Another pleasant feature of this section is the amount of small islands you’ll encounter, each one creating two channels of water to choose, each (usually) with a riffle or more. It breaks up what might otherwise be considered monotonous, plus it provides good practice of reading a river.

What we didn’t like:
Not a darn thing. Well, maybe the barbed wire but there’s just one line of it. It is, it should be pointed out, strung across a bend in the river where there’s a considerable set of riffles, so you do need to approach it cautiously or just portage around it. The takeout is totally doable but by no means great or easy. There’s not much room on the road for parking either, though these roads are sparsely traveled.

If we did this trip again:
I will for sure. In fact, I think this segment has the makings of an annual spring run trip, when the water will be high(er), in order to experience the Platte with maybe more rapids than riffles.

Related Information:
Platte River Overview: Platte River Paddle Guide
Platte River I: Ellenboro to County Road B
Platte River II: Ellenboro to Platte Road
Platte River IV: Big Platte Road to Indian Creek Road
Platte River V: County Road A to Platte Road
Platte River VI: County Road E to County Road A
Platte River VII: Coon Hollow Road to Ellenboro
Platte River VIII: Indian Creek Road to The Mississippi River
Good People: Friends of the Platte River
Wikipedia: Platte River

Miles Paddled/Driftless Kayaker Video (Platte Road to The Big Bend):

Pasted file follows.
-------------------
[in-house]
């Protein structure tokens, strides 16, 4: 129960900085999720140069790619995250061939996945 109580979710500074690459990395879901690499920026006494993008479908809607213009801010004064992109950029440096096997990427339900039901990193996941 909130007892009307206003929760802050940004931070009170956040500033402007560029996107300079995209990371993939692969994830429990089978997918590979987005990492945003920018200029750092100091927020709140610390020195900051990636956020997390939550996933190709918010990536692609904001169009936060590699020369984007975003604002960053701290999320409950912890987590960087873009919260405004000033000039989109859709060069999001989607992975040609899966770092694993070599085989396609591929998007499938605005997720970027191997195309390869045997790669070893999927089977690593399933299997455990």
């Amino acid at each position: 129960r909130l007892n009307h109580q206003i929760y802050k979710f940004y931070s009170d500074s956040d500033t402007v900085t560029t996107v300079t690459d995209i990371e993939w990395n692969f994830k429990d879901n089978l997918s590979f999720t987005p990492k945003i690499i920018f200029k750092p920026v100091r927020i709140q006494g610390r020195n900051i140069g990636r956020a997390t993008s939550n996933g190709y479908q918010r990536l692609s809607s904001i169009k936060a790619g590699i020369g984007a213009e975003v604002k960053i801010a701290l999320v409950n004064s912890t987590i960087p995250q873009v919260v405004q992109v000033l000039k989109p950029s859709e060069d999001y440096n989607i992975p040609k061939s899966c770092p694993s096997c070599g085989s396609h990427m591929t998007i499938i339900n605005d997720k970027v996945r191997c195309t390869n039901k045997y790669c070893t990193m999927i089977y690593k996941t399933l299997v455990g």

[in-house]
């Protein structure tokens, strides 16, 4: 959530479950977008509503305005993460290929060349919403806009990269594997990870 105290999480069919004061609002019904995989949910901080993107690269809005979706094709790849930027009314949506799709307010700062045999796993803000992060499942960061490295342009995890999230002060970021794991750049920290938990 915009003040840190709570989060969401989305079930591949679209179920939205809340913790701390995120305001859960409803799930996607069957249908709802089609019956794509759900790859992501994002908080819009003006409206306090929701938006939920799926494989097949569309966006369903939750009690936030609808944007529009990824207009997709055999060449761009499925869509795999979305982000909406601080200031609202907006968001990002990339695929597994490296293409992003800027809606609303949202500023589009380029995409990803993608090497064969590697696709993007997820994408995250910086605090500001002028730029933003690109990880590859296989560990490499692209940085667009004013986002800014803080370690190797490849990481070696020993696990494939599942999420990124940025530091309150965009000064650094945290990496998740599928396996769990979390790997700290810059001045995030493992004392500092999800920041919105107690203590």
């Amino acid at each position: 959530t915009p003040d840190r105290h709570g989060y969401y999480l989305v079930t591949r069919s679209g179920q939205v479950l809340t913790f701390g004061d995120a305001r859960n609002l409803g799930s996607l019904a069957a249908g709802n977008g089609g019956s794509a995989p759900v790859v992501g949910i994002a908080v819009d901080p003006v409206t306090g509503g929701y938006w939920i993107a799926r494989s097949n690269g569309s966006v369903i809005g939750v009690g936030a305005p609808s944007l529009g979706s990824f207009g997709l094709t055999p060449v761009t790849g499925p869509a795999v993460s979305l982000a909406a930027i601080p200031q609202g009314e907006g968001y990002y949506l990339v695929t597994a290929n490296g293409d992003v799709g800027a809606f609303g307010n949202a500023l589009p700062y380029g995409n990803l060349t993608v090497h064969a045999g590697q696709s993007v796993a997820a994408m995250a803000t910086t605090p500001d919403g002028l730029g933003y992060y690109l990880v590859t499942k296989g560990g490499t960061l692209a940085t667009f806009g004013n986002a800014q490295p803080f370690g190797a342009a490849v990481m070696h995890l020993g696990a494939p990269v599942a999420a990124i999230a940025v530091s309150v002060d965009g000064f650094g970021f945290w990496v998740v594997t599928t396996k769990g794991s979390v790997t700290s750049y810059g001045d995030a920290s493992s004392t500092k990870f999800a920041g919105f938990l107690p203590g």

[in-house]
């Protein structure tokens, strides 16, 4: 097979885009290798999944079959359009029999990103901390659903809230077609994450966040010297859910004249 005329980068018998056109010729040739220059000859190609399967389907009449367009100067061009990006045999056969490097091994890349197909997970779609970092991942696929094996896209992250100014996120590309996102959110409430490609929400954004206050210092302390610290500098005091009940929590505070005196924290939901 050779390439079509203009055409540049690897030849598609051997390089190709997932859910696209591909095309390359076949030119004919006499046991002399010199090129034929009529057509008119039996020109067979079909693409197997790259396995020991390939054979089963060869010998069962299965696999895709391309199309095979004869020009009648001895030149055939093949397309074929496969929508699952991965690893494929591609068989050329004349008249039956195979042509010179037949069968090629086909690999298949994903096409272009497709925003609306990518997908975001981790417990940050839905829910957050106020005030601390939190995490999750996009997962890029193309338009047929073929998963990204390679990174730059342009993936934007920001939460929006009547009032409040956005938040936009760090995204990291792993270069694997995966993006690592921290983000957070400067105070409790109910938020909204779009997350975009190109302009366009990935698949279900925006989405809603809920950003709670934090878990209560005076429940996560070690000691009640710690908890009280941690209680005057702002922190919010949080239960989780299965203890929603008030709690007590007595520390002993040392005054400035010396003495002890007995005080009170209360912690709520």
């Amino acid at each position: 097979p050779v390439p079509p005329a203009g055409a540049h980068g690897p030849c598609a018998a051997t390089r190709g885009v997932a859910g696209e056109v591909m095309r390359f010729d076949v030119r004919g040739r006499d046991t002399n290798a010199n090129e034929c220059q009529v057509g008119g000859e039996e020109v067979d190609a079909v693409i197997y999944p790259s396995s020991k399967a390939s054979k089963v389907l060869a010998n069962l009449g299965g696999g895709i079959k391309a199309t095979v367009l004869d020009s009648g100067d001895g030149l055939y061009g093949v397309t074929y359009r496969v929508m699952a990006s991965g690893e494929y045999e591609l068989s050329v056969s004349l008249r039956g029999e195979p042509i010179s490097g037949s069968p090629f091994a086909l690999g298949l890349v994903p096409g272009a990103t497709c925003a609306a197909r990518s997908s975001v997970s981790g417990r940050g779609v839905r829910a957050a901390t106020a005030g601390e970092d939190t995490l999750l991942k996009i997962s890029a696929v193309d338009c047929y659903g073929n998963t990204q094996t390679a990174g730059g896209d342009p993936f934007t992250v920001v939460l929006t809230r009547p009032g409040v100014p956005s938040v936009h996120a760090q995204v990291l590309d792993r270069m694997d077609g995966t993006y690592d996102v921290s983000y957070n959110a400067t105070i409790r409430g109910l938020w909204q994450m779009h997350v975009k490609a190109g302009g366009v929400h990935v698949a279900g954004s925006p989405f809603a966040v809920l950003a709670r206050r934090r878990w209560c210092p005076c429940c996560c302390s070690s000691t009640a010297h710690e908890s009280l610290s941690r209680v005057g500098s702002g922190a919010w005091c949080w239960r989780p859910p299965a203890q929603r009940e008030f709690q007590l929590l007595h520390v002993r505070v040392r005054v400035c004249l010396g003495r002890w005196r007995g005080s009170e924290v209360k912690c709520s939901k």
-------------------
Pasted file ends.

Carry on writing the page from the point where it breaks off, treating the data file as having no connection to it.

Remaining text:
Photo Gallery:

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  • Reply
    Justin Meyer
    May 11, 2015 at 3:08 pm

    This is an excellent paddle! I paddled this 5/9/15 and wanted to note that there is no longer one strand of barbed wire but instead there are two strands of normal wire across the river. They are hard to see, tight, and just a little taller than the canoe. It's too bad this is allowed.

    The gauge was at 3.25 and I think that is probably the absolute minimum since we had to get out and walk a few times. That said, it was a great paddle with a ton of riffles and fun maneuvering in a beautiful landscape. I'll definitely do this one again.

  • Reply
    Thomas Vesperman
    June 28, 2015 at 3:17 pm

    Paddled this on 6/27/15. The gauge was 3.35. The kayaks had very issues, but the canoes with cooler and extra child really struggled floating thru the riffles. There is only one wire and it wasn't an issue. It appears some local folk cleared a path past many down trees resulting from a recent straight line wind storm. Scenic Trip!

  • Reply
    Miles Paddled
    July 15, 2015 at 9:42 pm

    Thanks Justin and Thomas for chiming in. We love this trip on the Platte, a must-paddle once a year. It does get shallow though. And we totally agree about the wire. At least they're not cattle gates, which are seriously dangerous and questionably legal!

    Best to you both.